THE BREWHOOD REVOLUTION'S FIRST TEST

Charlotte Magazine|June 2020

THE BREWHOOD REVOLUTION'S FIRST TEST
The craft brewery explosion has reshaped urban neighborhoods. Can it survive this?
GREG LACOUR
TOWARD THE END OF OUR CONVERSATION, as she nurses the last of her sour IPA at Divine Barrel Brewing in NoDa, one of the nation’s foremost researchers of craft breweries and their effects on urban economies gestures toward the beer menu scrawled, as in most taprooms, on a chalkboard that hangs behind the bar. “Most of these guys have not seen a downturn yet. The big boom has come during this recovery period,” says Isabelle Nilsson, a 34-year-old academic who retains the accent of her native Sweden.

“But now, if we go into another recession—I mean, these beers are not cheap. Are people going to go back to Bud Light?”

It’s the evening of Wednesday, March 11. Neither of us anticipates what’s coming the next day. On Thursday, March 12, the Mecklenburg County Health Department confirms its first two cases of COVID-19. Charlotte cancels its St. Patrick’s Day parade. Governor Roy Cooper recommends the cancellation or postponement of gatherings of more than 100 people. Cooper later amends the recommendation to an order. Within days, people everywhere are working from home, keeping their distance from each other—and absent from stools and picnic tables at the Charlotte area’s nearly 50 breweries, which close their taprooms and sell beer for home consumption only.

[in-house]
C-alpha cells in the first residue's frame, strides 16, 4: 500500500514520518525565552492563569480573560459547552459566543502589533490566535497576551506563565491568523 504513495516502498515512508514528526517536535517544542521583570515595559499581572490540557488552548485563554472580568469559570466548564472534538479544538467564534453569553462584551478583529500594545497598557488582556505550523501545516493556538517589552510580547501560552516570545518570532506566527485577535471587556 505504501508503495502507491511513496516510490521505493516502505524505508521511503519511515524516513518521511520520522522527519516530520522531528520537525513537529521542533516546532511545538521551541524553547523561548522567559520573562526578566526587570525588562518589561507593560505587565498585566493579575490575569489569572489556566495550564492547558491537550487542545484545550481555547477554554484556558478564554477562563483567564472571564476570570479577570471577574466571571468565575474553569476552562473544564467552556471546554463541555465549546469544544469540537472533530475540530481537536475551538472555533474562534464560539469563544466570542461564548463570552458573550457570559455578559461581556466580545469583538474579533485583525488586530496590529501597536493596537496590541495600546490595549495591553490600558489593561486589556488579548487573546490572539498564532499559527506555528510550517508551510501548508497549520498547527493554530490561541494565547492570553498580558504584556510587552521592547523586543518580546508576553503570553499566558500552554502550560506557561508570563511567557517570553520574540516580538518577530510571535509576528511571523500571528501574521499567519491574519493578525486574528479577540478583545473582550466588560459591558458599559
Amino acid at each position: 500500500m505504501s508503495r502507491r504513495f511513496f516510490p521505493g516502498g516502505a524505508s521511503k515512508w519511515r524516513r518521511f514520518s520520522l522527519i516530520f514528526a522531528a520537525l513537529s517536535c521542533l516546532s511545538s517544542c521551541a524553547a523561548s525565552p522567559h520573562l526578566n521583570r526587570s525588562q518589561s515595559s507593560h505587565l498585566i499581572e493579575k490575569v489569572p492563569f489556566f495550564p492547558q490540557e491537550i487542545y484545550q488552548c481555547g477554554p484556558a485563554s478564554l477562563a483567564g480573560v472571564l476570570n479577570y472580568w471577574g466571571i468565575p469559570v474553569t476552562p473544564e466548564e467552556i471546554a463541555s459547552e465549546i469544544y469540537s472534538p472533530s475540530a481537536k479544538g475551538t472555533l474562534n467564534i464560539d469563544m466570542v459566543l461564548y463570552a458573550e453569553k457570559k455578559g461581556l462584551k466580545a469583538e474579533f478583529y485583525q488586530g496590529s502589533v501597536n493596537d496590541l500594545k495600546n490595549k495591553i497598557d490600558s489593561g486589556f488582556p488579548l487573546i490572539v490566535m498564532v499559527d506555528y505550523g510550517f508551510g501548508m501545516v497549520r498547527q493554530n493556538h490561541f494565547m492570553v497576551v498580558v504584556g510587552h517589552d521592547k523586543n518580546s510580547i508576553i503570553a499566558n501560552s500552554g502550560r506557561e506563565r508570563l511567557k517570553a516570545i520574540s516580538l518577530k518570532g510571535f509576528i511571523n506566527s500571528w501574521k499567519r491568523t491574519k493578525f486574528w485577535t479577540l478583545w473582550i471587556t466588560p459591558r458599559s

No one knows how long the sudden coronavirus downturn will last. But even if the breweries and their neighborhoods suffer, craft breweries will have helped transform urban areas and economies as few things have in recent years— and Nilsson, an assistant professor in UNC Charlotte’s Department of Geography and Earth Sciences, has spent much of the last decade trying to figure out what that might mean for cities.

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June 2020